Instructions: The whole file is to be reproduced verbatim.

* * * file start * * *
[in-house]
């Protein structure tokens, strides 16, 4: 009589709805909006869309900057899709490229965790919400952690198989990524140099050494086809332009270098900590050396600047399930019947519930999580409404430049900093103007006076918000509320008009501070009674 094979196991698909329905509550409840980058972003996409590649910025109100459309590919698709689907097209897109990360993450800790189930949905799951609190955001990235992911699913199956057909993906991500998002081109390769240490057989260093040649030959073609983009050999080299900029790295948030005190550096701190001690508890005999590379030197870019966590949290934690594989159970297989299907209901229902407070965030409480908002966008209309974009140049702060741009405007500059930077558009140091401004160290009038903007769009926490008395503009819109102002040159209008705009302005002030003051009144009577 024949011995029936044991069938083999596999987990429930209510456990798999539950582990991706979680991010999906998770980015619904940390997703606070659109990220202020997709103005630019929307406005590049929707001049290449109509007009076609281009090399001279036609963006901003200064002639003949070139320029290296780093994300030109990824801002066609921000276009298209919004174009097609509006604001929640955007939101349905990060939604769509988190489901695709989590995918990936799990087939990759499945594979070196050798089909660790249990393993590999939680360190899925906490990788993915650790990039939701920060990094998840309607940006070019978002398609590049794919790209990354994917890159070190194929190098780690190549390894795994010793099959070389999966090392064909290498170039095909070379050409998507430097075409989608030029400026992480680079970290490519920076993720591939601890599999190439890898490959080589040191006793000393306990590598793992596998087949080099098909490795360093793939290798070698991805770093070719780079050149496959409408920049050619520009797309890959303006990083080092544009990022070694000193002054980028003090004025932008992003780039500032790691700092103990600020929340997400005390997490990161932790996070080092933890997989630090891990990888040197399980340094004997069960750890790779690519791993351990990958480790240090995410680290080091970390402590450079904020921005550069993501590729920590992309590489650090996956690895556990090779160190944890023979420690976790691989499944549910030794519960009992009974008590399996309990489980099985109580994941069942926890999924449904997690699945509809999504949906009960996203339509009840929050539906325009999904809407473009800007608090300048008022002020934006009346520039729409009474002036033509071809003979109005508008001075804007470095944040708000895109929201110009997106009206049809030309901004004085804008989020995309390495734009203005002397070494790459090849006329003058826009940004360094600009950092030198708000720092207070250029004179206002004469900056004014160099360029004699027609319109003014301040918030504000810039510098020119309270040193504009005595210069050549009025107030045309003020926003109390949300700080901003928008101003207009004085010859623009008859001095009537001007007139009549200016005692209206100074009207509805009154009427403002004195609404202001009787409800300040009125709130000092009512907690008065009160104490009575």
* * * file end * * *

[in-house]
């Protein structure tokens, strides 16, 4: 009589709805909006869309900057899709490229965790919400952690198989990524140099050494086809332009270098900590050396600047399930019947519930999580409404430049900093103007006076918000509320008009501070009674 094979196991698909329905509550409840980058972003996409590649910025109100459309590919698709689907097209897109990360993450800790189930949905799951609190955001990235992911699913199956057909993906991500998002081109390769240490057989260093040649030959073609983009050999080299900029790295948030005190550096701190001690508890005999590379030197870019966590949290934690594989159970297989299907209901229902407070965030409480908002966008209309974009140049702060741009405007500059930077558009140091401004160290009038903007769009926490008395503009819109102002040159209008705009302005002030003051009144009577 024949011995029936044991069938083999596999987990429930209510456990798999539950582990991706979680991010999906998770980015619904940390997703606070659109990220202020997709103005630019929307406005590049929707001049290449109509007009076609281009090399001279036609963006901003200064002639003949070139320029290296780093994300030109990824801002066609921000276009298209919004174009097609509006604001929640955007939101349905990060939604769509988190489901695709989590995918990936799990087939990759499945594979070196050798089909660790249990393993590999939680360190899925906490990788993915650790990039939701920060990094998840309607940006070019978002398609590049794919790209990354994917890159070190194929190098780690190549390894795994010793099959070389999966090392064909290498170039095909070379050409998507430097075409989608030029400026992480680079970290490519920076993720591939601890599999190439890898490959080589040191006793000393306990590598793992596998087949080099098909490795360093793939290798070698991805770093070719780079050149496959409408920049050619520009797309890959303006990083080092544009990022070694000193002054980028003090004025932008992003780039500032790691700092103990600020929340997400005390997490990161932790996070080092933890997989630090891990990888040197399980340094004997069960750890790779690519791993351990990958480790240090995410680290080091970390402590450079904020921005550069993501590729920590992309590489650090996956690895556990090779160190944890023979420690976790691989499944549910030794519960009992009974008590399996309990489980099985109580994941069942926890999924449904997690699945509809999504949906009960996203339509009840929050539906325009999904809407473009800007608090300048008022002020934006009346520039729409009474002036033509071809003979109005508008001075804007470095944040708000895109929201110009997106009206049809030309901004004085804008989020995309390495734009203005002397070494790459090849006329003058826009940004360094600009950092030198708000720092207070250029004179206002004469900056004014160099360029004699027609319109003014301040918030504000810039510098020119309270040193504009005595210069050549009025107030045309003020926003109390949300700080901003928008101003207009004085010859623009008859001095009537001007007139009549200016005692209206100074009207509805009154009427403002004195609404202001009787409800300040009125709130000092009512907690008065009160104490009575």